Cholinergic agent are the compound which mimic the action of acetylcholine In general, the word choline refers to the various quaternary ammonium salts containing the N,N,N-trimethylethanolammonium cation. Found in most animal tissues, choline is a primary component of the neurotransmitter acetylcholine and functions with inositol as a basic constituent of lecithin. Choline also prevents fat deposits in the liver and facilitates the movement of fats into cells. The richest nutritional sources of choline are liver, kidney, brain, wheat germ, brewer's yeast, and egg yolk. Neurologically, cholinergic is the abbreviated term referring to acetylcholine (the suffix -ergic means stimulating; abbreviated ACh). The parasympathetic nervous system, which uses acetylcholine almost exclusively to send its messages, is said to be almost entirely cholinergic. Neuromuscular junctions, preganglionic neurons of the sympathetic nervous system, the basal forebrain, and brain stem complexes are also cholinergic. In addition, the receptor for the merocrine sweat glands are also cholinergic, since acetylcholine is released from postganglionic sympathetic neurons.
In neuroscience and related fields, the term cholinergic is used in these related contexts:
- A substance (or ligand) is cholinergic if it is capable of producing, altering, or releasing acetylcholine ("indirect-acting") or mimicking its behaviour at one or more of the body's acetylcholine receptor types ("direct-acting"). Such mimics are called parasympathomimetic drugs or cholinomimetic drugs.
- A receptor is cholinergic if it uses acetylcholine as its neurotransmitter.
- A synapse is cholinergic if it uses acetylcholine as its neurotransmitter.
- A molecule must possess a nitrogen atom capable of bearing a positive charge, preferably a quaternary ammonium salt.
- For maximum potency, the size of the alkyl groups substituted on the nitrogen should not exceed the size of a methyl group.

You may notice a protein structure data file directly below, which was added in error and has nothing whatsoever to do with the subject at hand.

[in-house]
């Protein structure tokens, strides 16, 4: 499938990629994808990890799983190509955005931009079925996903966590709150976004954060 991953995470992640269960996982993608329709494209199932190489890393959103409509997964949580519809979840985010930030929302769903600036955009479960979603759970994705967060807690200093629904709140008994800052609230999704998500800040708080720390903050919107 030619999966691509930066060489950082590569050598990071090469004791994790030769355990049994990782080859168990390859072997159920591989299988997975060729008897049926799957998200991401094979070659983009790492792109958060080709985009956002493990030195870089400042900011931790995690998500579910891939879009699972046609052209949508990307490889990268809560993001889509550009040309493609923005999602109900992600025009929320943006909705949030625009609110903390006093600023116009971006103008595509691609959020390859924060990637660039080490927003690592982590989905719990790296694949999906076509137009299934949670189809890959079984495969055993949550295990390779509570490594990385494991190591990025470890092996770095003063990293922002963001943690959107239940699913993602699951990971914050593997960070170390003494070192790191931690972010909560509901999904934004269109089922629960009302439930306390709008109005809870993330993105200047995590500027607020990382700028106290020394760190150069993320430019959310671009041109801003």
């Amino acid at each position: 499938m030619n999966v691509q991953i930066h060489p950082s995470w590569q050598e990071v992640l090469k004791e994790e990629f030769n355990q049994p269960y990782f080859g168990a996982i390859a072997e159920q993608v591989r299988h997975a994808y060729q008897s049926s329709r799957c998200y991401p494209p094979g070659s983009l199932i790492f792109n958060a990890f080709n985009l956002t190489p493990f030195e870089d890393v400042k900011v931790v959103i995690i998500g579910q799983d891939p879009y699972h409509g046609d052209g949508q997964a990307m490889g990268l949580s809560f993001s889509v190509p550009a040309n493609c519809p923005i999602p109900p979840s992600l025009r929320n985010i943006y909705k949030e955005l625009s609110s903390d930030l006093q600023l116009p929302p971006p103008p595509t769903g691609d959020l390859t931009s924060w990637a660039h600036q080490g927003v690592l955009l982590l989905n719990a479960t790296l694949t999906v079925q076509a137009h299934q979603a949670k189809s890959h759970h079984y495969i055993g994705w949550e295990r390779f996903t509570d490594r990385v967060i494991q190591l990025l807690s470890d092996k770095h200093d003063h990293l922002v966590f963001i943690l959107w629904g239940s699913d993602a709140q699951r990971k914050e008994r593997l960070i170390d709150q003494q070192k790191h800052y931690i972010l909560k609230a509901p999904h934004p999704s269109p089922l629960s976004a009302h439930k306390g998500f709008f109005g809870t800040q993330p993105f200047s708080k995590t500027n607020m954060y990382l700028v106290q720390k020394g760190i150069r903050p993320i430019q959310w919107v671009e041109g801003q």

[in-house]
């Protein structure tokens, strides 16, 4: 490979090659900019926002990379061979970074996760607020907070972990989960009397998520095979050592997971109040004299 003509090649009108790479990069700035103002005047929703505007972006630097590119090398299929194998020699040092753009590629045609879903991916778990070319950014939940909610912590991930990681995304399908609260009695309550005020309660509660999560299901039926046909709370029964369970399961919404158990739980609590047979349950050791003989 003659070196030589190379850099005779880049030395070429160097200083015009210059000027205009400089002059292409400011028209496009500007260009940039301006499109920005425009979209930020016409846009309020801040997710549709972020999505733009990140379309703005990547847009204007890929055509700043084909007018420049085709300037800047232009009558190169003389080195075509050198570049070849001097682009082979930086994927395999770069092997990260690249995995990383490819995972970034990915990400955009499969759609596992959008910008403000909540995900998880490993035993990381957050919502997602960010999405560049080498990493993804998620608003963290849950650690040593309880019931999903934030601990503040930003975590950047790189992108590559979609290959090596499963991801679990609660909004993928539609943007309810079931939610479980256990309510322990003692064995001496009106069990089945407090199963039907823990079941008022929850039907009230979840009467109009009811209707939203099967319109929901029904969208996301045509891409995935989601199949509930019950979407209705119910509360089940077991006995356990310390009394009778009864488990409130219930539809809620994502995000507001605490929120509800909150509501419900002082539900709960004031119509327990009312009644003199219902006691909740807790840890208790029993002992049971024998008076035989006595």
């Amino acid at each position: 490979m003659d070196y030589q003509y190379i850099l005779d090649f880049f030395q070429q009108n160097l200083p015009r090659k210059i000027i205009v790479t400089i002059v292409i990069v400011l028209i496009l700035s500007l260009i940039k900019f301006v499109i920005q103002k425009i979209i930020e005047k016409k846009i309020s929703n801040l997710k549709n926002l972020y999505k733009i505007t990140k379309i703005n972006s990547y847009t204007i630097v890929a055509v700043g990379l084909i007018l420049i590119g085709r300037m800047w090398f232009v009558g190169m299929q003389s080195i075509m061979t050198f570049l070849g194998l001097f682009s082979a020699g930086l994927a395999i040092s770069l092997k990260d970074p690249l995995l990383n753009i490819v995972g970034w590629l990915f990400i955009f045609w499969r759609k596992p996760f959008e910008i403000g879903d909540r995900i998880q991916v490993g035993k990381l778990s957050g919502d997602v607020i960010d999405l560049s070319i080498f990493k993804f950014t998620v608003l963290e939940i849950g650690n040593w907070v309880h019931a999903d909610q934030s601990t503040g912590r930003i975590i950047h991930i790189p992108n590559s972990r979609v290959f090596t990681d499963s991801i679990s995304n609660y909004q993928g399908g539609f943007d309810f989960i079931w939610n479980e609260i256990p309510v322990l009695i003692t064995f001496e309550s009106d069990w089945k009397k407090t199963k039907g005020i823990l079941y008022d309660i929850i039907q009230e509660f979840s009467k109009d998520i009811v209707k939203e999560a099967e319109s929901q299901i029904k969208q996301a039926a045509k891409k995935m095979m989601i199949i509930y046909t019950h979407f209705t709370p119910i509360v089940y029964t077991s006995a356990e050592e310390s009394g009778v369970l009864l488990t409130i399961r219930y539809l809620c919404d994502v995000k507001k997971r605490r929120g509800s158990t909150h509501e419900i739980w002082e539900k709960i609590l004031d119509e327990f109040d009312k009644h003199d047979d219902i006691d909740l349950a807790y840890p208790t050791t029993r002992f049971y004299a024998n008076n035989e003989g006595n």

- The molecule should have an oxygen atom, preferably an ester-like oxygen capable of participating in a hydrogen bond.
- A two-carbon unit should occur between the oxygen atom and the nitrogen atom.
- There must be two methyl groups on the nitrogen
- A larger third alkyl group is tolerated but more than one large alkyl groups leads to loss of activity
- The overall size of the molecule cannot be altered much. Bigger molecules have poorer activity
Cholinergic hypothesis of Alzheimer's disease
The hypothesis states that a possible cause of AD is the reduced synthesis of acetylcholine, a neurotransmitter involved in both memory and learning, two important components of AD. Many current drug therapies for AD are centered on the cholinergic hypothesis, although not all have been effective. Studies performed in the 1980s demonstrated significant impairment of cholinergic markers in Alzheimer's patients.
Thus it was proposed that degeneration of cholinergic neurons in the basal forebrain and the associated loss of cholinergic neurotransmission in the cerebral cortex and other areas contributed significantly to the deterioration in cognitive function seen in patients with Alzheimer's disease
Further studies on the cholinergic system and AD demonstrated acetylcholine plays a role in learning and memory. Scopolamine, an anticholinergic drug, was used to block cholinergic activity in young adults and induce memory impairments similar to those present in the elderly. The memory impairments were reversed when treated with physostigmine, a cholinergic agonist. However, reversing memory impairments in AD patients may not be this easy due to permanent changes in brain structure.
When young adults perform memory and attention tasks, brain activation patterns are balanced between the frontal and occipital lobes, creating a balance between bottom-up and top-down processing. Normal cognitive aging may affect long term and working memory, though the cholinergic system and cortical areas maintain performance through functional compensation. Adults with AD presenting with dysfunction of the cholinergic system are not able to compensate for long-term and working memory deficits.
AD is currently treated by increasing acetylcholine concentration by using acetylcholinesterase inhibitors to inhibit acetylcholinesterase from breaking down acetylcholine. Current acetylcholinesterase inhibitors approved in the United States by the FDA to treat Alzheimer's include donepezil, rivastigmine, and galantamine. These drugs work to increase the levels of acetylcholine and subsequently increase the function of neural cells. However, not all treatments based upon the cholinergic hypothesis have been successful in treating the symptoms or slowing the progression of AD. Therefore, a disruption to the cholinergic system has been proposed as a consequence of AD rather than a direct cause.
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